MATRIXSYNTH: Synthesizers.com Box11 Pics & Overview

Wednesday, April 30, 2014

Synthesizers.com Box11 Pics & Overview

Update: video here.
Some images of my new Synthesizers.com Box11 System. Click on the pics for the supersize / wallpaper shots.

Three things stood out when unpacking this beauty: build quality, attention to detail, and oddly, how surprisingly svelte the system is. Yes svelte. It's thin, beautiful and sleek. As most of you know Synthesizers.com modular systems are in the larger 5U Moog format which are not typically known for being sleek. The Box11 is and it is beautiful.

As for length and width 5U systems do take up more space, and the Box11 is no exception, but what you get in return is a solid system that feels more substantial in terms of build quality and interface.  You get full size knobs and full size 1/4" jacks with zero cable movement when you patch them. There is no give, no patch wobble, just a rock solid connection. The knobs feel substantial and there is plenty of space not only to see things, but to also feel what you are doing, whether you have larger or smaller hands. Some people swear by the larger 5U/MU format. I understand why. [BTW, if you are confused by the 5U vs. MU format. 5U refers to 5 units of height. Think of a thin rackmount unit like the Yamaha TX81Z, or the various Emu Proteus line of racks. They are 1U, so 5U is the same height as five of them stacked one on top of the other. MU is 5U in height, but the M stands for Moog format which means modules in MU format like Synthesizers.com are compatible. There's also Synthesis Technology/MOTM's 5U format which has the same height but different horizontal spacing for the mounting screw holes. To see them side by side along with other modular formats, click on the image in this post.]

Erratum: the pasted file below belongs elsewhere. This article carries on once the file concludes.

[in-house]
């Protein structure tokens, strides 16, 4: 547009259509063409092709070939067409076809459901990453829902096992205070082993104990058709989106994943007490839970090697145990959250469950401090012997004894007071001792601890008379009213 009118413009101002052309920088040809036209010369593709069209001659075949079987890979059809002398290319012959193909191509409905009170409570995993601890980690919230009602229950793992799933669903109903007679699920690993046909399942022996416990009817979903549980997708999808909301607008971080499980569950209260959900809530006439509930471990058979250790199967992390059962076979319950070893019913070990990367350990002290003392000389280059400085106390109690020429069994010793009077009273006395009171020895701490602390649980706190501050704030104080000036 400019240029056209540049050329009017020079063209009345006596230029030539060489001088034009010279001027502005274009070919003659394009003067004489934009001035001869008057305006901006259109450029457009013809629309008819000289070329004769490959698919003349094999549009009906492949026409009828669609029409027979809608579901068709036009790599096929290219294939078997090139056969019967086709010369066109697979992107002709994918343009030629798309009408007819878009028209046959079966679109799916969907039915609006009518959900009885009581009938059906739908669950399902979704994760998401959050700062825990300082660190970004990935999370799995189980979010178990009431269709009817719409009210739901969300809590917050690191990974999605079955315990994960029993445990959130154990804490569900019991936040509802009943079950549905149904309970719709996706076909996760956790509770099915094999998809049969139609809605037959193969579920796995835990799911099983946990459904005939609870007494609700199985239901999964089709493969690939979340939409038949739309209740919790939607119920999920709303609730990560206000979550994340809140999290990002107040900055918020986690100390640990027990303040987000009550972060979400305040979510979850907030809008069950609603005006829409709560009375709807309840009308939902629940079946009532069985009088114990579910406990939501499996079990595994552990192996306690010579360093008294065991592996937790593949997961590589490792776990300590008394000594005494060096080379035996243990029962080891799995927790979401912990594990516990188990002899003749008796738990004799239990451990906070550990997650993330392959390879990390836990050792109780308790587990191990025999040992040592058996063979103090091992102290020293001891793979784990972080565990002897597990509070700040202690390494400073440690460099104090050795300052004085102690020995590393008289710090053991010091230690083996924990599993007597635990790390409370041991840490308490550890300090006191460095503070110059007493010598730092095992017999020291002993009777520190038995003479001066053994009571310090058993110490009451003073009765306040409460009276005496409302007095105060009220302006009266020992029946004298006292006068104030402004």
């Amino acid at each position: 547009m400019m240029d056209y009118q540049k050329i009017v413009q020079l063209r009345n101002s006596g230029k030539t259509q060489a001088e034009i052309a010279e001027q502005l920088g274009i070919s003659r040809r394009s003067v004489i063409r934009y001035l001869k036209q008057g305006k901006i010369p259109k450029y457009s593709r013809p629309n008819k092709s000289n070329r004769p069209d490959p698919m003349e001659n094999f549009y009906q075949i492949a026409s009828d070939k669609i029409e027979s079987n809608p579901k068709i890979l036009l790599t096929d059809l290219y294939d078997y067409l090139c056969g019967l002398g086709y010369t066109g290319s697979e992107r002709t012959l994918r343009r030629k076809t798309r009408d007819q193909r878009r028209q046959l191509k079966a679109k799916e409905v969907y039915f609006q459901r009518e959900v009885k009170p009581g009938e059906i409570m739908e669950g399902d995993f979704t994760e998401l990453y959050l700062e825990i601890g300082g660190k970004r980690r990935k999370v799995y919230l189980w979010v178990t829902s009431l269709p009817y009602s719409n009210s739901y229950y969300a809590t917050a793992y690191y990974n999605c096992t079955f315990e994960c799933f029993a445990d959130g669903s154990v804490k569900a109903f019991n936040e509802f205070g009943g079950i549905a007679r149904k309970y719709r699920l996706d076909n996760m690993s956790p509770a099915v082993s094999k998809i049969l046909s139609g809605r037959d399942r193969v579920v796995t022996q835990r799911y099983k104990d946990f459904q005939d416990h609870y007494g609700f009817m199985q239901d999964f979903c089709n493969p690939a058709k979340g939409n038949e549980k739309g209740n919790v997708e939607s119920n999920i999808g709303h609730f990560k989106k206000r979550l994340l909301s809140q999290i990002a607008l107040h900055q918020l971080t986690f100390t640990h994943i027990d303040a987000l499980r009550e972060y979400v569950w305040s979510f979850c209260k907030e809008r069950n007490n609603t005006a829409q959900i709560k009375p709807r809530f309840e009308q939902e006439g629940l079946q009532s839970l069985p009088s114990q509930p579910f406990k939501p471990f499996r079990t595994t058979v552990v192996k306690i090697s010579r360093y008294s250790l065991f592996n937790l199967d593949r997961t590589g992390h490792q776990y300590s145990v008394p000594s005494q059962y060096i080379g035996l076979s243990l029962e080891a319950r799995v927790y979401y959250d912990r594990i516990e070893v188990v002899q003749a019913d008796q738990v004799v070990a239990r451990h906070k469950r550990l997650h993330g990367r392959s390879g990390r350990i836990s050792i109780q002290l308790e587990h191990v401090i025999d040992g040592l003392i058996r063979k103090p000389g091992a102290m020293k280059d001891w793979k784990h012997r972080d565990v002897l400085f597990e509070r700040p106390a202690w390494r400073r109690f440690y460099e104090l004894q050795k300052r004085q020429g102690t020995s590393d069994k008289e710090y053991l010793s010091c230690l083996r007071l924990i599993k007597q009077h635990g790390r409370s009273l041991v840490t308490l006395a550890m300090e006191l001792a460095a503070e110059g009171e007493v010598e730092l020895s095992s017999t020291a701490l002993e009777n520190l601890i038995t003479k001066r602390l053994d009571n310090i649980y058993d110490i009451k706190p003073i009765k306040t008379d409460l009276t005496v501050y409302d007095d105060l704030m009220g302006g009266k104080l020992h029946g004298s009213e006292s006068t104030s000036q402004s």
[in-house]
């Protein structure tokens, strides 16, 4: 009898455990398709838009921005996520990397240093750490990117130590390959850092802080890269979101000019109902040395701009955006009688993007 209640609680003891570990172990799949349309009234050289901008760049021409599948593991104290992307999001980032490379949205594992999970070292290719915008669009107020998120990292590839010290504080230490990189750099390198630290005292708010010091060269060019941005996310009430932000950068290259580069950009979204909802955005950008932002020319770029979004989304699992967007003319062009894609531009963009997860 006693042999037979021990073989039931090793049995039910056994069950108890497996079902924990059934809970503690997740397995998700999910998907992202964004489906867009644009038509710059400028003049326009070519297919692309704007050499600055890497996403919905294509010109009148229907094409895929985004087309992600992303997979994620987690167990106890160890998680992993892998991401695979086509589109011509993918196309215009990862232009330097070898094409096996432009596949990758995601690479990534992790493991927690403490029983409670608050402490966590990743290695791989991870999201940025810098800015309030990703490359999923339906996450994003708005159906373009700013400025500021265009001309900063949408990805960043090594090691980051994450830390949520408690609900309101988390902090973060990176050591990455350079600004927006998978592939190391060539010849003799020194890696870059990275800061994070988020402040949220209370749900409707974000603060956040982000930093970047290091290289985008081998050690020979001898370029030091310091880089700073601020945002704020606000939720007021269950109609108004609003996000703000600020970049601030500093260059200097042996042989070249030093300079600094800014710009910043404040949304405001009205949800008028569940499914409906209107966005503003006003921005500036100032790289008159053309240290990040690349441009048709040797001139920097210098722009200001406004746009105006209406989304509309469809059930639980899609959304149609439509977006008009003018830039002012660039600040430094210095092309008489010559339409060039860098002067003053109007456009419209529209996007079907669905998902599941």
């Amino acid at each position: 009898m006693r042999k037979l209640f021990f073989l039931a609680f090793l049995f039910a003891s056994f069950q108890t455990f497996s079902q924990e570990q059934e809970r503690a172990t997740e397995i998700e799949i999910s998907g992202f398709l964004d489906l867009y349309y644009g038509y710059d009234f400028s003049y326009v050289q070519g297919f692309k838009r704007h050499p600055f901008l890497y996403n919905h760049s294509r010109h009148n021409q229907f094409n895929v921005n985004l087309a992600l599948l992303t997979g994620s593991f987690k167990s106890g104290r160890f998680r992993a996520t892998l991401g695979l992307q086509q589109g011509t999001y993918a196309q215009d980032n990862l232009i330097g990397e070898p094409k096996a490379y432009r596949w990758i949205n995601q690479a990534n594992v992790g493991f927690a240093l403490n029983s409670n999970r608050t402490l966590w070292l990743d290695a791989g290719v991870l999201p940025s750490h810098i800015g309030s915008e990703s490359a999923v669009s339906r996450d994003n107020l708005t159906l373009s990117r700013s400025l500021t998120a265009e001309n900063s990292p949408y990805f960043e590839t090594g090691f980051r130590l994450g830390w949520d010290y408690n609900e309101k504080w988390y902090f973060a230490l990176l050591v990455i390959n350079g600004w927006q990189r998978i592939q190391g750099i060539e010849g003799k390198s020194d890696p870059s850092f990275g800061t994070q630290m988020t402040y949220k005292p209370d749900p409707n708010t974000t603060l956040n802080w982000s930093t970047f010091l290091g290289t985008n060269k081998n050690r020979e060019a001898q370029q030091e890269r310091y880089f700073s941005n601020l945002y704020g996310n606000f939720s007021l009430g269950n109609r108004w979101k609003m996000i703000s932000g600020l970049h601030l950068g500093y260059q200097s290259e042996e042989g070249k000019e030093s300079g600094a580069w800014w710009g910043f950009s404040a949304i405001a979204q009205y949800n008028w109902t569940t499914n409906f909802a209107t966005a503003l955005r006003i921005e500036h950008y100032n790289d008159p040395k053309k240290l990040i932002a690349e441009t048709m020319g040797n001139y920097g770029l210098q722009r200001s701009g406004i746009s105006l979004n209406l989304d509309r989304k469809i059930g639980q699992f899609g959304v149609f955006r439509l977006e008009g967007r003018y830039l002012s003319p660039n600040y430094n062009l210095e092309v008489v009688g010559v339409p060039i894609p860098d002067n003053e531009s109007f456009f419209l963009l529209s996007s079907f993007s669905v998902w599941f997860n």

From left to right, the Box11 comes with the following modules:

One Q174 MIDI Interface which includes some interesting advanced functionality for a MIDI module: "Three modes of operation offer a variety of outputs for one or two MIDI channels. Outputs include standard 1V/Octave Pitch outputs with 10-octave ranges, 5V Gates, Trigger pulse, On and Off Velocity, Channel Pressure and several Continuous Controller outputs. Complete control over Note Priority and Gate modes provide virtually any type of keyboard response emulating virtually all vintage and modern keyboards along with some that are unique."